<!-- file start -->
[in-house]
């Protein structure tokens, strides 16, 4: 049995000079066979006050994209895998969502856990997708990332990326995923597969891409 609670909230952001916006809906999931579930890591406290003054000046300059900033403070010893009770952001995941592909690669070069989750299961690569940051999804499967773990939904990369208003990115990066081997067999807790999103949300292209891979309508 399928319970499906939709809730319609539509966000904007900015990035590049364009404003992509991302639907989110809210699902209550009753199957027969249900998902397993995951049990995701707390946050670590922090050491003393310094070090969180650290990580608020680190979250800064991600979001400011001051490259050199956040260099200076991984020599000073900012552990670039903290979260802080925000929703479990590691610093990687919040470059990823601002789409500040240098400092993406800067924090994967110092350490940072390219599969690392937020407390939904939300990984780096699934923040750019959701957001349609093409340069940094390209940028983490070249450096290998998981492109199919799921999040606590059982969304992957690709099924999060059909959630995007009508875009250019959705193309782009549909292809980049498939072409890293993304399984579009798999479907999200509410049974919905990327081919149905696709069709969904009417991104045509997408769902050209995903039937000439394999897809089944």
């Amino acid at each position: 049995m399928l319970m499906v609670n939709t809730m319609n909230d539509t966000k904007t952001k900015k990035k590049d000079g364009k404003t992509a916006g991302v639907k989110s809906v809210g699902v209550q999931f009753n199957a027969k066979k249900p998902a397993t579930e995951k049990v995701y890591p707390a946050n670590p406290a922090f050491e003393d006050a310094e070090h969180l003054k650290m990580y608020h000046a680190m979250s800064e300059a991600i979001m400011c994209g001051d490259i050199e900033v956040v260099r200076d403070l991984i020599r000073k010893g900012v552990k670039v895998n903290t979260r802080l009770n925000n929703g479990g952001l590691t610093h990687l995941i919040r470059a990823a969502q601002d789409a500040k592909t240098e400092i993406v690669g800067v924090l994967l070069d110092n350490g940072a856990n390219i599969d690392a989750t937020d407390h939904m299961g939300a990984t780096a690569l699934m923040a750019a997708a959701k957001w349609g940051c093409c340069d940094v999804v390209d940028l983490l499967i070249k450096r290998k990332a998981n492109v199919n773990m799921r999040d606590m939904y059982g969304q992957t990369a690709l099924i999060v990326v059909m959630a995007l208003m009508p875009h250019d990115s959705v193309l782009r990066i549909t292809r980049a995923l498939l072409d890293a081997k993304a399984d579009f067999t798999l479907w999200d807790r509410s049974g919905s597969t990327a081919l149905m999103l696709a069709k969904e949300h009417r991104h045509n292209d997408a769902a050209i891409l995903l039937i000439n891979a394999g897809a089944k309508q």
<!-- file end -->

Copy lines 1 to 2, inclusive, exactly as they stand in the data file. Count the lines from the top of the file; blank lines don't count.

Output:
[in-house]
């Protein structure tokens, strides 16, 4: 049995000079066979006050994209895998969502856990997708990332990326995923597969891409 609670909230952001916006809906999931579930890591406290003054000046300059900033403070010893009770952001995941592909690669070069989750299961690569940051999804499967773990939904990369208003990115990066081997067999807790999103949300292209891979309508 399928319970499906939709809730319609539509966000904007900015990035590049364009404003992509991302639907989110809210699902209550009753199957027969249900998902397993995951049990995701707390946050670590922090050491003393310094070090969180650290990580608020680190979250800064991600979001400011001051490259050199956040260099200076991984020599000073900012552990670039903290979260802080925000929703479990590691610093990687919040470059990823601002789409500040240098400092993406800067924090994967110092350490940072390219599969690392937020407390939904939300990984780096699934923040750019959701957001349609093409340069940094390209940028983490070249450096290998998981492109199919799921999040606590059982969304992957690709099924999060059909959630995007009508875009250019959705193309782009549909292809980049498939072409890293993304399984579009798999479907999200509410049974919905990327081919149905696709069709969904009417991104045509997408769902050209995903039937000439394999897809089944």